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Glickman swinging for the fence again in Isotechnika merger

February 19, 2013 by · Leave a Comment 

Richard Glickman is poised to hit another home run with the proposed merger of his closely-held Aurinia Pharmaceuticals and Isotechnika Pharma (TSX:ISA) to create a global nephrology leader.

Richard Glickman

Richard Glickman

Dr. Glickman has a decades-long track record of successfully developing and selling pharmaceutical and biopharmaceutical companies. For example, in 2001, he co-founded Aspreva Pharmaceuticals which went on to conduct one of the largest and most important lupus nephritis studies in history, called the Aspreva Lupus Management Study (ALMS). It resulted in the emergence of CellCept as a new standard treatment for the potentially fatal disease.  In 2008, Aspreva was sold to Swiss-based Galenica Group for $915-million.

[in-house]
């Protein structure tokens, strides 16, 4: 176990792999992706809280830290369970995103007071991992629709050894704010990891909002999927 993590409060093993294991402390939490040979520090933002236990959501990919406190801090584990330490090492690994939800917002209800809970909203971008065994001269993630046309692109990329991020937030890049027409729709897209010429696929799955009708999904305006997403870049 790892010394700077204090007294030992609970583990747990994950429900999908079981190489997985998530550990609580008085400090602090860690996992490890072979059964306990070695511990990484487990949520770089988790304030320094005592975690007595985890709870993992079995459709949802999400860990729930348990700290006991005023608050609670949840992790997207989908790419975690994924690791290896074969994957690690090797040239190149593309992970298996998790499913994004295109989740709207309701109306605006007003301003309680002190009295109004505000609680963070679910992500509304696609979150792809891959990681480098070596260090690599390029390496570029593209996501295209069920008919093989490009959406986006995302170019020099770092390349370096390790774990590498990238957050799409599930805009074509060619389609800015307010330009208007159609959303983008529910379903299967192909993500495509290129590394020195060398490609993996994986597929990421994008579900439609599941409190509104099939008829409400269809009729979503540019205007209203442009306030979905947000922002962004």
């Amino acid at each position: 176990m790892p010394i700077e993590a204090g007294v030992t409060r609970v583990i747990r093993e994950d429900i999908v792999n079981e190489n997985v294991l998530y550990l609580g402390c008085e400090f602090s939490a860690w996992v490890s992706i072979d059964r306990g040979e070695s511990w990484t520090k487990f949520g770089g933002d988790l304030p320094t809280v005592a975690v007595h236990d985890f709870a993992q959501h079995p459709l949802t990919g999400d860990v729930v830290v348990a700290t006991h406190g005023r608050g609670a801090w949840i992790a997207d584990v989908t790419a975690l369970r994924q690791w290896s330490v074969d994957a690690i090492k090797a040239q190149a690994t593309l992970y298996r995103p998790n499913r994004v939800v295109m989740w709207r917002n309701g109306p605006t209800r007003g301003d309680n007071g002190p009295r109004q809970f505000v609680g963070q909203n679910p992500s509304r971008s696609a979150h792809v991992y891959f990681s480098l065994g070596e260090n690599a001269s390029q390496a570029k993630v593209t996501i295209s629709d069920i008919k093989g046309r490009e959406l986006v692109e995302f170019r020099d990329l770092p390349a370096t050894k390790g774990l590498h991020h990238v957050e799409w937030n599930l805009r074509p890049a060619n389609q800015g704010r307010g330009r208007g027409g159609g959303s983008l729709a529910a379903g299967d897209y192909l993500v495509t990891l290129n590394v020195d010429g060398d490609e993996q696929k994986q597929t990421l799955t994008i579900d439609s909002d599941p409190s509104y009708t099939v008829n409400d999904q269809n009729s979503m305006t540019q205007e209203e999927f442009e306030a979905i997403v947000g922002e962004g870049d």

“There is an emerging body of data, suggesting that the combination of a calcineurin inhibitor (CNI), like Isotechnika’s voclosporin, and CellCept can dramatically  increase complete remissions in patients, the rapidity at which they reach remission and the duration of remission,” Dr. Glickman says in an interview with BioTuesdays.com.

Lupus nephritis is an autoimmune disease that causes an inflammation of the kidneys. Dr. Glickman says that the disease flares up in patients taking CellCept on average 1.7 times a year. “We believe the combination of a CNI like voclosporin and CellCept can produce a more durable response in patients and allow us to reduce steroid use in patients as well.”